Political Rhetoric and the Masses
Brutus’s tour de force of interwoven rhetorical devices in Julius Caesar (3.2.14) sways the crowd away from their anger at the assassins to cheering them. This speech, however, is outdone by Mark Antony’s masterpiece of manipulation (3.2.82), which whiplashes the crowd back to outrage and riot. But, in fact, Brutus had failed in his speech even before Mark Antony opened his mouth. Brutus’s justification for killing Caesar was the preservation of the Republic. The point was to prevent Caesar from being crowned a king and dictator. Yet, at the end of his speech, the plebeians are cheering to crown Brutus in Caesar’s place:
Let him be Caesar.
Caesar’s better parts
Shall be crowned in Brutus.
In the entire passage, those are the only lines written in verse, suggesting perhaps that Shakespeare wanted to drive home that point. Then the line that follows, “We’ll bring him to his house with shouts and clamors,” echoes the opening scene of the play in which the people, the republic, are called “you blocks and stones, you worse than senseless things.” “Shouts and clamors” are hardly the articulate and thoughtful speech of an informed citizenry.
Brutus’s and Antony’s skills at swaying the masses and respecting or at least feigning to respect them stand in stark contrast to Coriolanus’s distain at having to endear himself to plebeians. In addition to calling them a “common cry of curs,” he later tells the plebeians exactly what he thinks of them:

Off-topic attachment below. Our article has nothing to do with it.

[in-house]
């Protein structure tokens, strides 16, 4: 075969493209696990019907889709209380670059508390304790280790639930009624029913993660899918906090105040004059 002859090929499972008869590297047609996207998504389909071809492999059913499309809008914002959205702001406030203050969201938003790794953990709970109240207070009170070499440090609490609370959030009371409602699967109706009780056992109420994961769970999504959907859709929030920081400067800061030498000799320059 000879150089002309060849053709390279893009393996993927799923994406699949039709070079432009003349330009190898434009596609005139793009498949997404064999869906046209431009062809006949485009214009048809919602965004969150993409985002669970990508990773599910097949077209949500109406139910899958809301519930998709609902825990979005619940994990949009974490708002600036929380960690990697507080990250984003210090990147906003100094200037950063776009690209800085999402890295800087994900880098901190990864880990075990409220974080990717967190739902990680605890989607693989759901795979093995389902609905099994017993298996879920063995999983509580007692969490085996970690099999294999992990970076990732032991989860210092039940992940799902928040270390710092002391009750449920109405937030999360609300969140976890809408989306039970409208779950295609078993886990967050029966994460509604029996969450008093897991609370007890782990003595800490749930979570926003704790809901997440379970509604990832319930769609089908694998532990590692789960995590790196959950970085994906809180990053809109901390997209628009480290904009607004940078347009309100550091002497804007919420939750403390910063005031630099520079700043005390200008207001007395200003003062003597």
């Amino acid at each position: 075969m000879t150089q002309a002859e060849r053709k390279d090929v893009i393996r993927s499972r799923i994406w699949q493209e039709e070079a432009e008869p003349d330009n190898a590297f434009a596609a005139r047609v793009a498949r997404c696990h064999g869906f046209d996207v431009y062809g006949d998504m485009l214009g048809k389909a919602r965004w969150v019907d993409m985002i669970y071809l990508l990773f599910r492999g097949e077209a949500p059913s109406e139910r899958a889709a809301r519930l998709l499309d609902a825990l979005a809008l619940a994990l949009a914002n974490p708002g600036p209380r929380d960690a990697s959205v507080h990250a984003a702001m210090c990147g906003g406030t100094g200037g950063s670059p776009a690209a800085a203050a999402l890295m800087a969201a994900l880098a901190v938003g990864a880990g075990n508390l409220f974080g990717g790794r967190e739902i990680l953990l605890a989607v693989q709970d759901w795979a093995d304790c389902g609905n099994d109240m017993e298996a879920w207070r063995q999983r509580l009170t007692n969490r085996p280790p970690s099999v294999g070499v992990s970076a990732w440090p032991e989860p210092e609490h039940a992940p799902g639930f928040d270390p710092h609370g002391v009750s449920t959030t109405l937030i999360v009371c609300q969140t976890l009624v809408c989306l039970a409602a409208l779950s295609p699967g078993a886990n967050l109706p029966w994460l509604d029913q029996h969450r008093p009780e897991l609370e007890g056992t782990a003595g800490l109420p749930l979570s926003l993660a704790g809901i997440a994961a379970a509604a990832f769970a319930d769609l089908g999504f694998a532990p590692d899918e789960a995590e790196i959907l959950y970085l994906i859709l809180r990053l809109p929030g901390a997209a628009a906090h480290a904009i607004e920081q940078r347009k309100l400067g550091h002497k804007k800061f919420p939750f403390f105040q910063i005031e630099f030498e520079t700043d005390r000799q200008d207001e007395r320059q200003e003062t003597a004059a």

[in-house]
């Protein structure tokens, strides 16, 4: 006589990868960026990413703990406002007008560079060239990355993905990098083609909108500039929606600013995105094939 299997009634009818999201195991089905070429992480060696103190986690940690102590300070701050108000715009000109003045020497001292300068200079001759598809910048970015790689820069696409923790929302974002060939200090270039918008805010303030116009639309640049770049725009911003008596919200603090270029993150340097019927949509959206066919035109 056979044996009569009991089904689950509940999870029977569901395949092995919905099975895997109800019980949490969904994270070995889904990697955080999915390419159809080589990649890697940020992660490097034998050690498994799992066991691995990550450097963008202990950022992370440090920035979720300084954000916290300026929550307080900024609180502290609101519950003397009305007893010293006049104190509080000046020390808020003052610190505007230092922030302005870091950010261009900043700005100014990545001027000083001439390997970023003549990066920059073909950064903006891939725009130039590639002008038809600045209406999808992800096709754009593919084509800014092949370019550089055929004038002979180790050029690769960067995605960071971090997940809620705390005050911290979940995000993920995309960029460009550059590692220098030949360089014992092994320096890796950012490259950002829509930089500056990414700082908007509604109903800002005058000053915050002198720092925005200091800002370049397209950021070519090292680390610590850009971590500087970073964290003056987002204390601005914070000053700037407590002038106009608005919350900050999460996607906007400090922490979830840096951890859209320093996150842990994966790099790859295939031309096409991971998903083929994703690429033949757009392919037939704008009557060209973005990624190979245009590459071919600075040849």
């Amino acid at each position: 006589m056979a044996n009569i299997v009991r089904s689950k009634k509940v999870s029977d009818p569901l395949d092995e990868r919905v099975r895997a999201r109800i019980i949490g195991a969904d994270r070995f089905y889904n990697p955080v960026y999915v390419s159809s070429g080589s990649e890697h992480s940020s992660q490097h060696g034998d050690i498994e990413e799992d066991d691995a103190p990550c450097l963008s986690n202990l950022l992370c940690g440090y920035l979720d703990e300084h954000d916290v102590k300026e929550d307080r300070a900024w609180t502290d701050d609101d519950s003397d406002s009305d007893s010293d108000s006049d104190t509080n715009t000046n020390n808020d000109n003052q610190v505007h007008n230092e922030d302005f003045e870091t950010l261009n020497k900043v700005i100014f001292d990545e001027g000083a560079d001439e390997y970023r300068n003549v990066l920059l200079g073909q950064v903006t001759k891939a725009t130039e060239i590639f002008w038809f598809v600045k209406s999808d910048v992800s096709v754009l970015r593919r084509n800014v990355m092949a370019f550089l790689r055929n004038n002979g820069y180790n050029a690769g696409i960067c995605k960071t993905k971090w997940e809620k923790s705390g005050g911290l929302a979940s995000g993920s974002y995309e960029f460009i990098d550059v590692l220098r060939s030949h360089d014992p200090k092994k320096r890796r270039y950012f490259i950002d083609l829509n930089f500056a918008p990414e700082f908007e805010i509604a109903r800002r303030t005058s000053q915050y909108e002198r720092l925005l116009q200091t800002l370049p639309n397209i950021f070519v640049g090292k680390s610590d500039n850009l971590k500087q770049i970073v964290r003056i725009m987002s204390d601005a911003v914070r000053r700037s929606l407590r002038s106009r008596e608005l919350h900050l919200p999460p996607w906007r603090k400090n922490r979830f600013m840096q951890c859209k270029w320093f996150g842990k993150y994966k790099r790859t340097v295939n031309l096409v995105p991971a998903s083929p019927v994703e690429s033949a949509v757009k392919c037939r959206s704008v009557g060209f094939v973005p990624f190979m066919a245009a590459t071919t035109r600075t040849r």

He that depends
Upon your favors swims with fins of lead,
And hews down oaks with rushes. Hang ye! Trust ye?
With every minute you do change a mind,
And call him noble, that was now your hate;
Him vild, that was your garland.
That sums up precisely what happened in the exchange of speeches between Brutus and Mark Antony.
Mark Antony begins his oration, like Brutus, with classical rhetorical reasoning. But unlike Brutus, Antony injects a bit of emotion with, “He was my friend, faithful and just to me.” A short bit later he escalates the emotion with, “When that the poor have cried, Caesar hath wept.” And not too long after that, he is in full-throated passion with:
You all did love him once, not without cause;
What cause withholds you then to mourn for him?
O judgment! Thou art fled to brutish beasts,
And men have lost their reason. Bear with me,
My heart is in the coffin there with Caesar,
And I must pause till it come back to me…
Finally, Antony becomes the consummate craven populist politician by promising the citizens that they would inherit substantial portions of Caesar’s wealth. The appeal to their self-interest and greed transformed the populace into the “dogs of war” Antony had earlier promised. Brutus was a compelling orator who could reason with and persuade the people, but Antony, like all great politicians, possessed the power “to stir [their] hearts and minds to mutiny and rage.”
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